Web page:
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US says Russia ordered final preparations for invasion – The Denver Post


KYIV, Ukraine (AP) — Russia on Sunday rescinded earlier promises to withdraw tens of thousands of its troops from Ukraine’s northern border, a move that U.S. leaders say has brought Russia closer to what they called it a planned invasion of Ukraine. Residents of the Ukrainian capital filled a golden-domed cathedral to pray for peace.

Russia’s action extends what it said were military exercises, originally scheduled to end on Sunday, which have brought around 30,000 Russian troops to Belarus, Ukraine’s northern neighbor. They are among at least 150,000 Russian troops currently deployed outside Ukraine’s borders, along with tanks, fighter jets, artillery and other war materials.

The continued deployment of Russian forces in Belarus has raised fears they could be used to sweep through Ukraine’s capital, Kyiv, a city of about 3 million people less than three hours away.

In Kyiv, outdoor life continued as usual for many on a balmy winter Sunday, with brunches and church services ahead of what US President Joe Biden said late last week as a Russian attack already decided.

Katerina Spanchak, who fled an area of ​​eastern Ukraine when it was captured by Russian-allied separatists, was among worshipers crammed into the capital’s St. Michael’s Monastery, smoky from lit candles by the faithful, to pray that Ukraine be spared.

“We all love life and we are all united by our love of life,” Spanchak said, pausing to collect himself. “We should appreciate it every day. That’s why I think everything will be fine.

“Our common prayers will help escape this unfolding tragedy,” said another worshiper, who identified himself only by his first name, Oleh.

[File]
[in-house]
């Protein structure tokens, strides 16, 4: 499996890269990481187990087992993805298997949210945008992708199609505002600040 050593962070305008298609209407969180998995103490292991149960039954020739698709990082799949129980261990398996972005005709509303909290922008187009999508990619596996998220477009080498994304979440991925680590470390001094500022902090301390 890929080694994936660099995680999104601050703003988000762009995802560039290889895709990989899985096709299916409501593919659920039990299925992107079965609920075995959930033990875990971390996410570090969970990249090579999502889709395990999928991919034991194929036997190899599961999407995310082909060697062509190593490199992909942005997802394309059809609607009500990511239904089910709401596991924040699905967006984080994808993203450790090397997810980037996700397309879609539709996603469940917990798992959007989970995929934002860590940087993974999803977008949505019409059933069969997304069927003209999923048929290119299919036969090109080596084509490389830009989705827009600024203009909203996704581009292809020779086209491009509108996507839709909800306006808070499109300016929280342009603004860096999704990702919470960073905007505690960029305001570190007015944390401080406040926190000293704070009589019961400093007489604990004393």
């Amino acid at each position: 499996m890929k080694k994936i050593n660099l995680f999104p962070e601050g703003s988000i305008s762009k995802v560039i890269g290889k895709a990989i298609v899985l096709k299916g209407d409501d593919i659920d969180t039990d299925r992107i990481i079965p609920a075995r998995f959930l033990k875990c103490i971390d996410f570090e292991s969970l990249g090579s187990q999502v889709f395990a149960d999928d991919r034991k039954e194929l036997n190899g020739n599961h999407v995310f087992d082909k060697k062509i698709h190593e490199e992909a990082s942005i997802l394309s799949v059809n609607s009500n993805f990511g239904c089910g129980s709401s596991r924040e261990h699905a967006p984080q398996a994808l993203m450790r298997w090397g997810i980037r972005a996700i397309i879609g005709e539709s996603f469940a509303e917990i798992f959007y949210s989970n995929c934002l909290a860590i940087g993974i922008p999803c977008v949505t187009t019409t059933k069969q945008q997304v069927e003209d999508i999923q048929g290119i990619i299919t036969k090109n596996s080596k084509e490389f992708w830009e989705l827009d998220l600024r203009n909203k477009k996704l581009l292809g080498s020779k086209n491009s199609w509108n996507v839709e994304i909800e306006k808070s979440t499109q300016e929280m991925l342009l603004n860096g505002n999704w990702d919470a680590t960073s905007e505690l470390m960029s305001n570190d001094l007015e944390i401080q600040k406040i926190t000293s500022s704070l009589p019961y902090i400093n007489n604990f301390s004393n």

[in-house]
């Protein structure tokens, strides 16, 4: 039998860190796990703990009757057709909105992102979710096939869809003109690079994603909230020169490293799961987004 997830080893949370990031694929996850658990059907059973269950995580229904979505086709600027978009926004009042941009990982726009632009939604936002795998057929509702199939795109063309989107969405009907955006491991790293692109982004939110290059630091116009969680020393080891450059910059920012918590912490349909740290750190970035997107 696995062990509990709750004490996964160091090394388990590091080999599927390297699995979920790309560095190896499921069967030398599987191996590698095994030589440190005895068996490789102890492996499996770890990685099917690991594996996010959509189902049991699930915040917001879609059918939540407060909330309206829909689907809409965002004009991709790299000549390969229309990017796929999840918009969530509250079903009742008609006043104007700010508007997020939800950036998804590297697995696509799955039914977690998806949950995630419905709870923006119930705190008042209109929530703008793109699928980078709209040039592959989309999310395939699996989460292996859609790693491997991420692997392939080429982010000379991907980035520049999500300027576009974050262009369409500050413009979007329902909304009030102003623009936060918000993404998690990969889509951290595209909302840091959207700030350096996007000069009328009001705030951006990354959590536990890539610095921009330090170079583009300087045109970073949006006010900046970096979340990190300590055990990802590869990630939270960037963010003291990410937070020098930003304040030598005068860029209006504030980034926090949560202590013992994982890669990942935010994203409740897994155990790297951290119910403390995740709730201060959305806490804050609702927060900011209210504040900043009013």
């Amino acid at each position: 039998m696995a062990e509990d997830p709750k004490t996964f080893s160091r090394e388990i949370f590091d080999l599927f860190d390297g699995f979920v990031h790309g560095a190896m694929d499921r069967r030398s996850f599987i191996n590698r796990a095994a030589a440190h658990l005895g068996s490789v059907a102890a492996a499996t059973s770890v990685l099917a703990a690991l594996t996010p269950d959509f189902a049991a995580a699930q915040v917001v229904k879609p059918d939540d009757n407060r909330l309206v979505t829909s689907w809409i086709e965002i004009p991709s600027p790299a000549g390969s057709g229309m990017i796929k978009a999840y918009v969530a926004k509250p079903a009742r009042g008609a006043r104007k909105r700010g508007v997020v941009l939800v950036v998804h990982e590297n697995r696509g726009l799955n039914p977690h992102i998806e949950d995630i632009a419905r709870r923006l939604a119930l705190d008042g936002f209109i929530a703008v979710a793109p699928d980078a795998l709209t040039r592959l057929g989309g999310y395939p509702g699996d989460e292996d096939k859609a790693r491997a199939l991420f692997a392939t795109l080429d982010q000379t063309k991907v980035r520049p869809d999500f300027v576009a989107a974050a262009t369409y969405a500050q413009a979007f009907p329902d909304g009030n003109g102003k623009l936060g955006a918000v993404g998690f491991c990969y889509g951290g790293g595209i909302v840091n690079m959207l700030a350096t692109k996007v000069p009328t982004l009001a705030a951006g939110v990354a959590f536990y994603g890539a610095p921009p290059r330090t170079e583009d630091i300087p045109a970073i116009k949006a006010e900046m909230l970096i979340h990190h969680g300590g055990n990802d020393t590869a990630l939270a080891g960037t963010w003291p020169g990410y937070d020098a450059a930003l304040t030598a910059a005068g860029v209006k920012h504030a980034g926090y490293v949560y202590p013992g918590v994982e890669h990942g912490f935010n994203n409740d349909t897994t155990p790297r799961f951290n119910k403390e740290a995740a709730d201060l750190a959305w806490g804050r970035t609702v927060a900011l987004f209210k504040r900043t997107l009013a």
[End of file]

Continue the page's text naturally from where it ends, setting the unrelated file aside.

A U.S. official said on Sunday that Biden’s claim that Putin made the decision to deploy Russian forces to Ukraine was based on intelligence that Russian frontline commanders had been ordered to begin final preparations. ‘an attack. The official spoke on condition of anonymity to describe the sensitive information.

The United States and many European countries have for weeks accused Putin of building up the forces he needs to invade Ukraine – a western-facing democracy that has sought to break out of Russia’s orbit – and is now trying to create pretexts to invade. The United States and many European countries have for weeks accused Putin of building up the forces he needs to invade Ukraine – a western-facing democracy that has sought to break out of Russia’s orbit – and is now trying to create pretexts to invade.

Western nations have threatened massive sanctions if Putin does.

Western nations have threatened massive sanctions if Putin does. U.S. officials on Sunday defended their decision to suspend their planned financial sanctions against Russia ahead of any invasion, after Ukrainian President Volodymyr Zelensky on Saturday impassioned the West to do more.

“If you pull the trigger on that deterrent, well, it no longer exists as a deterrent,” Pentagon spokesman John Kirby told Fox of the sanctions threat from Washington.

Russia held nuclear drills on Saturday as well as conventional drills in Belarus, and has ongoing naval drills off the Black Sea coast.

The announcement that Russia was backtracking on its promise to withdraw its forces from Belarus came after two days of heavy shelling along a line of contact between Ukrainian soldiers and Russia’s allied separatists in eastern Russia. Ukraine, an area that Ukraine and the West fear is the flashpoint in sparking conflict.

Biden convened the National Security Council at the White House on Russia’s military buildup around Ukraine. White House officials released no immediate details of their roughly two-hour discussion.